The Drama With My New Laptop: the High Cost of Saving $350 (part 3)

This post contains a lot of profanity. Like a shitload.

When we last left our heroes, I had finally managed to encrypt my SSD, and after running clonezilla probably a hundred times to back up and restore the drive after fucking it up, I decided to try and simplify the backup process.

Part of the hassle was the fact that I had removed the optical drive and installed the original mechanical drive into that bay. This meant booting from an external DVD drive, or from a USB stick in order to do the backups. I was also using GParted a lot, which meant a second cd-rom disc or thumb drive. Thankfully I was using an i-Odd external hard drive to do this, but it still meant plugging something in so that I could copy files to an internal hard drive. Backing up has to be convenient or backups simply won’t happen.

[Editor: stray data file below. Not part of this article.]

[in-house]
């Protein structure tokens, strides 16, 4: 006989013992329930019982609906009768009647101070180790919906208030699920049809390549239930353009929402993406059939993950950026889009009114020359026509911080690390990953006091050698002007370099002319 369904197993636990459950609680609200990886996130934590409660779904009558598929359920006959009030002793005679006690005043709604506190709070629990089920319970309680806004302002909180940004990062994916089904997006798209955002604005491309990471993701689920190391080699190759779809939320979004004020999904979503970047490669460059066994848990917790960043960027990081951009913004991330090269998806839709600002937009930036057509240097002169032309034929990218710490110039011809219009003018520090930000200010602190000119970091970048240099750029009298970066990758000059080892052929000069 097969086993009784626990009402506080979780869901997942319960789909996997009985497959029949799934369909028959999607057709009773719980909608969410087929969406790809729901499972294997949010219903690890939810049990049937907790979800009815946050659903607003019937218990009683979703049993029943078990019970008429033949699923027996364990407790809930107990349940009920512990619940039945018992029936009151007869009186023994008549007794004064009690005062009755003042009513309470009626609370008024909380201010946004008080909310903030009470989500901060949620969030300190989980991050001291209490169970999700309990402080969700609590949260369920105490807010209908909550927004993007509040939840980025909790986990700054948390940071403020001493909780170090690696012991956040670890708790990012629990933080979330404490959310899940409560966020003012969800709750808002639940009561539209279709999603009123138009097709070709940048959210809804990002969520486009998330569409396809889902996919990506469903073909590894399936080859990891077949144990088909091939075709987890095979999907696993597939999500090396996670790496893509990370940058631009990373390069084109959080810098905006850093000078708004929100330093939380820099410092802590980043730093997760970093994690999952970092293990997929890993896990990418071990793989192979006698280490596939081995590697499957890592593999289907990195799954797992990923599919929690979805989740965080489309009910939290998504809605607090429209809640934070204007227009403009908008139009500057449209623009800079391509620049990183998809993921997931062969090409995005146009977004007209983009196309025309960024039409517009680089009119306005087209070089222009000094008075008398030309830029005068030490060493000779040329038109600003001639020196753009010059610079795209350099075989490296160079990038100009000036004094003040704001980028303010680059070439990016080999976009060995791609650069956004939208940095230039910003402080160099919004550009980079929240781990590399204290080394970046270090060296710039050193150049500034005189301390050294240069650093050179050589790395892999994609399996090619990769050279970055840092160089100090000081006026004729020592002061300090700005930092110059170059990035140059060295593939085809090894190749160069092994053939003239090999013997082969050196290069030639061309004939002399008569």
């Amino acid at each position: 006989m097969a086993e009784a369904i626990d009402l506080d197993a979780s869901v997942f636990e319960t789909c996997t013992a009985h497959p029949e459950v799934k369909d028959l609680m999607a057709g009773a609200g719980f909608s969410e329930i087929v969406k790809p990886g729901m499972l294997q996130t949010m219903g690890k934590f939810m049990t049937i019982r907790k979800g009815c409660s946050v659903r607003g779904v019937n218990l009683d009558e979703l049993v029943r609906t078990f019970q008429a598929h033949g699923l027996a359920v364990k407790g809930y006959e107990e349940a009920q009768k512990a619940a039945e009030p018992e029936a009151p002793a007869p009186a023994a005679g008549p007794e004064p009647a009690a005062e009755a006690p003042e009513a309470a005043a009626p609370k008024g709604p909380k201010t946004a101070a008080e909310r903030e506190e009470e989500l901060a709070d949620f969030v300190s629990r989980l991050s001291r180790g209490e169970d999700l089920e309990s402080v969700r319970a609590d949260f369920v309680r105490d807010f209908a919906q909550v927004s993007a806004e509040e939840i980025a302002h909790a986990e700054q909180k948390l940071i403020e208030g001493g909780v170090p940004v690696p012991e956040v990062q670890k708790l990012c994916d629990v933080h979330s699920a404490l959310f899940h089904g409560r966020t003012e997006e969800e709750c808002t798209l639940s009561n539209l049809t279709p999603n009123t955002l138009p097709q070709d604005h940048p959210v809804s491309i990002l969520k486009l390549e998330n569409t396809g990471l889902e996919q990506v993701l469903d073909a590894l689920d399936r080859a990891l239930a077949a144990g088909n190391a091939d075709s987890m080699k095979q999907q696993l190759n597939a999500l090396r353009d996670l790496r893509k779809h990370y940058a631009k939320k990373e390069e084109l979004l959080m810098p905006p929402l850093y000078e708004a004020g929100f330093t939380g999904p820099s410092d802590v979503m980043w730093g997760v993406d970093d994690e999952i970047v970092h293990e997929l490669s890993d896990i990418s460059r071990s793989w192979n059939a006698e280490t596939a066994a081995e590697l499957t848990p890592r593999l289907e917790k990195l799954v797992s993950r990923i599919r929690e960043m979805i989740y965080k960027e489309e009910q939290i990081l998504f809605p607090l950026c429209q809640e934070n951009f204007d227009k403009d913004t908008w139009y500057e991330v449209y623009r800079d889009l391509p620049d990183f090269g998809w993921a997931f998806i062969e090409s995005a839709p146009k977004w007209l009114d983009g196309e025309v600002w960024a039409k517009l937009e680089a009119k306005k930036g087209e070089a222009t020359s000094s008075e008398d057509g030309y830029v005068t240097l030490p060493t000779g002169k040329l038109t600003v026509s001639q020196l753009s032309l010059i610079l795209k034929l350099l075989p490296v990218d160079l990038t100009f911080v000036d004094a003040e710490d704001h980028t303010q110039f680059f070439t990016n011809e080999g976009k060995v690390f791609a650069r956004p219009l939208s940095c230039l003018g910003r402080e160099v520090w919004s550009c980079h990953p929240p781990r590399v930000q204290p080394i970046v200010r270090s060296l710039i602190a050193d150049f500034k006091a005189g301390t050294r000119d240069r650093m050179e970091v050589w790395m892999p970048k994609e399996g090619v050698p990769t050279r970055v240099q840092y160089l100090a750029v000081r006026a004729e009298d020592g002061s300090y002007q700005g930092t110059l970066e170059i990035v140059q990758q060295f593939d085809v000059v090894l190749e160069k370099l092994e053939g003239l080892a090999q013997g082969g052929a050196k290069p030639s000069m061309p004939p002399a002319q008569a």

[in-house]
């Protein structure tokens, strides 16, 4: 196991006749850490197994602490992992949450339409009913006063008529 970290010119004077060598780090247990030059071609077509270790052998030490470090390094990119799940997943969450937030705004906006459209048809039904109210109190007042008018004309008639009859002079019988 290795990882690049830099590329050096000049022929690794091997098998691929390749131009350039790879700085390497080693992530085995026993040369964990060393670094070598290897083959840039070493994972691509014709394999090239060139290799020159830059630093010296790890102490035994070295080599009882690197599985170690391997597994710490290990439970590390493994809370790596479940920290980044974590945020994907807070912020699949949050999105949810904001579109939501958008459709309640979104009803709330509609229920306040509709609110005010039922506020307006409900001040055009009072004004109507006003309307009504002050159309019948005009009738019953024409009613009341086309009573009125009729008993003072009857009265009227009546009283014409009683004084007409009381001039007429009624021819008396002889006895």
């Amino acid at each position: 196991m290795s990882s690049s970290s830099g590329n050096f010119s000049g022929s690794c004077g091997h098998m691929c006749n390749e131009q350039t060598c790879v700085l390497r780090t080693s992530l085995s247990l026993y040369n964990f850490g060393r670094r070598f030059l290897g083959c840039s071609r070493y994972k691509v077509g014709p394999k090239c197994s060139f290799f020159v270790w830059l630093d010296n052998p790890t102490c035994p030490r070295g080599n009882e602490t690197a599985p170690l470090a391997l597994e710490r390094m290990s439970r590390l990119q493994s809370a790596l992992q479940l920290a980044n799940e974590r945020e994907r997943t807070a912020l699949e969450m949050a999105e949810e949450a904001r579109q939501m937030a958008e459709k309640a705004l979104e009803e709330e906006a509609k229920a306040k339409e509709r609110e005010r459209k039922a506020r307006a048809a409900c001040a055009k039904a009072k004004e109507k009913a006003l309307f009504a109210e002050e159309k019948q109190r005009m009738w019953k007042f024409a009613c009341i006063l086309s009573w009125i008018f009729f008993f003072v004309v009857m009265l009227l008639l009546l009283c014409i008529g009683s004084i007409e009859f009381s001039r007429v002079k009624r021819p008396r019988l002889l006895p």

My first thought was to install linux on an external drive. This would give me the option of using the drive on different computers. Maybe it’s possible, but I never got it to go. I wiped an external drive a couple of times. I used to use Sardu Linux, but it was not that reliable, and the project seldom kept pace with new versions of live CDs. Also the primary developer started putting spammy spyware in the installer at one point.

After a lot of formatting and re-partitioning, this time on my secondary clonezilla_logo_smallbackup drive, I decided to go with a simpler approach and just put the Clonezilla live install on a small partition on the backup drive. This hadn’t worked on my USB external drive, but I wanted to try it with the internal, based on this document. Basically I created an 800mb FAT32partition and extracted the zip to that partition. I used the rest of the disk for a large NTFS partition. I skipped all the GRUB stuff, and I just use the alternate boot menu to boot from the other drive when I want to do my backups. I then set the FAT32 partition to be hidden so it won’t show up in Windows. It would have been great to have a small Linux install for times when I am in a hurry and I don’t want to decrypt my Windows drive, but this will do fine for now.